Despite a common history dating back to the Holy Roman Empire, surprisingly few German researchers try to dig deeper into the complex Belgian history. Furthermore, most of the existing research focuses on the German occupations during the First and Second World War. Even though Belgium was among the first countries to restart diplomatic relations with the Federal Republic of Germany in 1951, and already concluded a German-Belgian border treaty in 1956, very little research has been done on the relations between the two countries in the second half of the 20th century.

The collective volume‚ »Belgisch-deutsche Kontakträume in Rheinland und Westfalen, 1945–1995« aims at closing this gap. It is the result of a fruitful collaboration among researchers with a specific expertise in the field of German-Belgian relations, like Christoph Brüll, and others with a focus on European integration, like Claudia Hiepel, Guido Thiemeyer, and Christian Henrich-Franke. The military aspects of the relationship between the two countries take once more center stage as the contributions focus on the military presence of Belgium in Germany after the Second World War.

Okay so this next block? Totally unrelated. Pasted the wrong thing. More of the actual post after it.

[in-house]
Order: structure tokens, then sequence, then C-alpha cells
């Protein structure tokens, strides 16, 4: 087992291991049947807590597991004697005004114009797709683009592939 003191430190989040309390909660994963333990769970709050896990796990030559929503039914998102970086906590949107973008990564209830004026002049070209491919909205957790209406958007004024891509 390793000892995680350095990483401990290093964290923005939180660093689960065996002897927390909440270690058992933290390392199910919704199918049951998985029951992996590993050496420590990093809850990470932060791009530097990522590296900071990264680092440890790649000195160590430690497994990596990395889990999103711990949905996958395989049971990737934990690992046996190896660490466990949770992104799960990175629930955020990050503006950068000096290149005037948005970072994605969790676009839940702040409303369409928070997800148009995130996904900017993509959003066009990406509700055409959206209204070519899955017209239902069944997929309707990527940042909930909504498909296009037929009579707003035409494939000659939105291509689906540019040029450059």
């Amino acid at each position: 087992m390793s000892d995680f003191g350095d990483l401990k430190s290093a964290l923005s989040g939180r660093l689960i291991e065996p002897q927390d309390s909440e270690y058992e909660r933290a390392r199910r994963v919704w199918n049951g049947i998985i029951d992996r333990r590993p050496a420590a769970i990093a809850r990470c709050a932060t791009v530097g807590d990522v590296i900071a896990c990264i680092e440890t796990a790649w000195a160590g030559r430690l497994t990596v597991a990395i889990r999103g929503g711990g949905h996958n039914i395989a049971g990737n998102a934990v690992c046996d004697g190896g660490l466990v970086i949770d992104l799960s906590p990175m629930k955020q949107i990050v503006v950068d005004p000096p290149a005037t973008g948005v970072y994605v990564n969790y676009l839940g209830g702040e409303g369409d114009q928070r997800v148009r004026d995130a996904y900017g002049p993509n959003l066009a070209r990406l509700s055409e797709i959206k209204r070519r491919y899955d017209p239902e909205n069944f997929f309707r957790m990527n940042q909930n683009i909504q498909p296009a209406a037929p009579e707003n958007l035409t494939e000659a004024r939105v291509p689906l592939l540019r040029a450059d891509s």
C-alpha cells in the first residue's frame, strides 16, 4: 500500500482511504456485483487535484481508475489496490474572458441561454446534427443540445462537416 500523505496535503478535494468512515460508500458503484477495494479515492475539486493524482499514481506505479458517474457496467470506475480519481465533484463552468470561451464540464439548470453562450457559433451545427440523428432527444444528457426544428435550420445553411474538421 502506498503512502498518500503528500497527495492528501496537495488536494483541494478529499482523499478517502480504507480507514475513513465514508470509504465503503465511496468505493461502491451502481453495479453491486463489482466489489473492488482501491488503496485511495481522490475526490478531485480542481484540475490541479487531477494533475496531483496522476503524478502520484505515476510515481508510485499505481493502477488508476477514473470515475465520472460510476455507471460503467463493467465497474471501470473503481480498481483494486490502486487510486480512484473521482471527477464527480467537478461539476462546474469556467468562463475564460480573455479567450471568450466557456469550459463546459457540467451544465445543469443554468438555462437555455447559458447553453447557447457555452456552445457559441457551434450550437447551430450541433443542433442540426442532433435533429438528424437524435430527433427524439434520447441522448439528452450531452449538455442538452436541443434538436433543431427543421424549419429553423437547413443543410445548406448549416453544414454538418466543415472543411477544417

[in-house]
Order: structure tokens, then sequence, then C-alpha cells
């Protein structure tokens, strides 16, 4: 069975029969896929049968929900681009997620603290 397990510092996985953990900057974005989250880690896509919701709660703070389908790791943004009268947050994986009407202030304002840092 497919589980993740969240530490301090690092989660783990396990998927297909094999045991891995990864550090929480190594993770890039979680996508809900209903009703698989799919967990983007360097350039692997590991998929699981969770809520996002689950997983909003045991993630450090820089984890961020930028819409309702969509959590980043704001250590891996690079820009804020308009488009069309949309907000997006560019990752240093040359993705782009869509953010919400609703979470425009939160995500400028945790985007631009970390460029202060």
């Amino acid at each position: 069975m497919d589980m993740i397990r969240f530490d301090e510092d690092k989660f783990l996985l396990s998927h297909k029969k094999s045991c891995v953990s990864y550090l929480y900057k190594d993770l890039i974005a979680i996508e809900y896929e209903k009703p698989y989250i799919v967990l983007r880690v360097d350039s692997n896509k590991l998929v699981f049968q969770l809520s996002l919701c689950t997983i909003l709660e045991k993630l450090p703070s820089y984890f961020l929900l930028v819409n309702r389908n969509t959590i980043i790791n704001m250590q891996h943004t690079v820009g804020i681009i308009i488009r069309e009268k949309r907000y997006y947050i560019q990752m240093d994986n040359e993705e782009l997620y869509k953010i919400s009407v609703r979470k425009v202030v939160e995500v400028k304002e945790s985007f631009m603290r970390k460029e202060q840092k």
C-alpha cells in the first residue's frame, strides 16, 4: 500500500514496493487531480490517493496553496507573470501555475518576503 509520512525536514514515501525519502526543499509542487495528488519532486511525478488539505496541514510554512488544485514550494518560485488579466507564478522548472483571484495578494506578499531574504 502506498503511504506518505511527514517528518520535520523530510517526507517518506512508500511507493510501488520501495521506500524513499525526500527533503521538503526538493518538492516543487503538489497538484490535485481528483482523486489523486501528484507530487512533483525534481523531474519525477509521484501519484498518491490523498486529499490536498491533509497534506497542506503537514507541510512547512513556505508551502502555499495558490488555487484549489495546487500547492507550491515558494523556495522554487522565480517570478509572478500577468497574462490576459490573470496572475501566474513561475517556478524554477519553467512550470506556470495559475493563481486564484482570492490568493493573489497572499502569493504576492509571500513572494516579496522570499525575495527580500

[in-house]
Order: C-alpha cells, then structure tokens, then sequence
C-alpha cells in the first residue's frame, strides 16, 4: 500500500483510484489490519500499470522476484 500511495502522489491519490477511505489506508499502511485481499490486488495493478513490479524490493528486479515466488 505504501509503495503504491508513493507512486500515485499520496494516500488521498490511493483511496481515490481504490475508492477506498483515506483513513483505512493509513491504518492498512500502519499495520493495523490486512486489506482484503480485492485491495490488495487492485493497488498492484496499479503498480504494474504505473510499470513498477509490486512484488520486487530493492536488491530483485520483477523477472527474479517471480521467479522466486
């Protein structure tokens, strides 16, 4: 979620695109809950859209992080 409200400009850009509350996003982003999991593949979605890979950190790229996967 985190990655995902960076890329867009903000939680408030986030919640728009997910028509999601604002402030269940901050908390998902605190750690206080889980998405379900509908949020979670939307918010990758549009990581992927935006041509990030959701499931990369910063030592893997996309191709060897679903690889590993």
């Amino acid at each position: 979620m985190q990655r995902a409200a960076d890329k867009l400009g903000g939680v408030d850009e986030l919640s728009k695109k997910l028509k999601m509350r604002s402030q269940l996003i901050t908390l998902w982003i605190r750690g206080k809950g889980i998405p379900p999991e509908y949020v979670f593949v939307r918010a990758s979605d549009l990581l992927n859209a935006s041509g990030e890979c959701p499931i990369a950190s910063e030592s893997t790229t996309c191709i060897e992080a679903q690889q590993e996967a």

Looking beyond the victorious powers, the book sheds light on the less well-known chapter of the Belgian military occupation and presence throughout the second half of the 20th century. Not only were 75 000 Belgian soldiers in Germany in May 1945, the Belgian Forces in Germany – Forces belges en Allemagne (FBA)/Belgische strijdkrachten in Duitsland (BSD) – were also part of the standoff between NATO’s forces guarding Western Europe and the Warsaw Pact during the Cold War. With their presence, however, these soldiers created spaces of encounter between Belgians and Germans (»belgisch-deutsche Kontakträume«), which is the topic of the book.

As the chapters of Claudia Hiepel, Marc Laplasse and Christian Henrich-Franke show, the character of this encounter changed from an occupation, with all its tensions, to coexistence and cooperation. Each article focuses on a different Belgian garrison as they discuss the meaning of the narrative of a »transition from occupier to friend« at the local level. By doing so, they manage to show that this image, which has been used frequently to describe the development of the presence of British, French, American, and Belgian forces in Germany, remained partly an abstract concept in towns like Soest, Lüdenscheid or Siegen.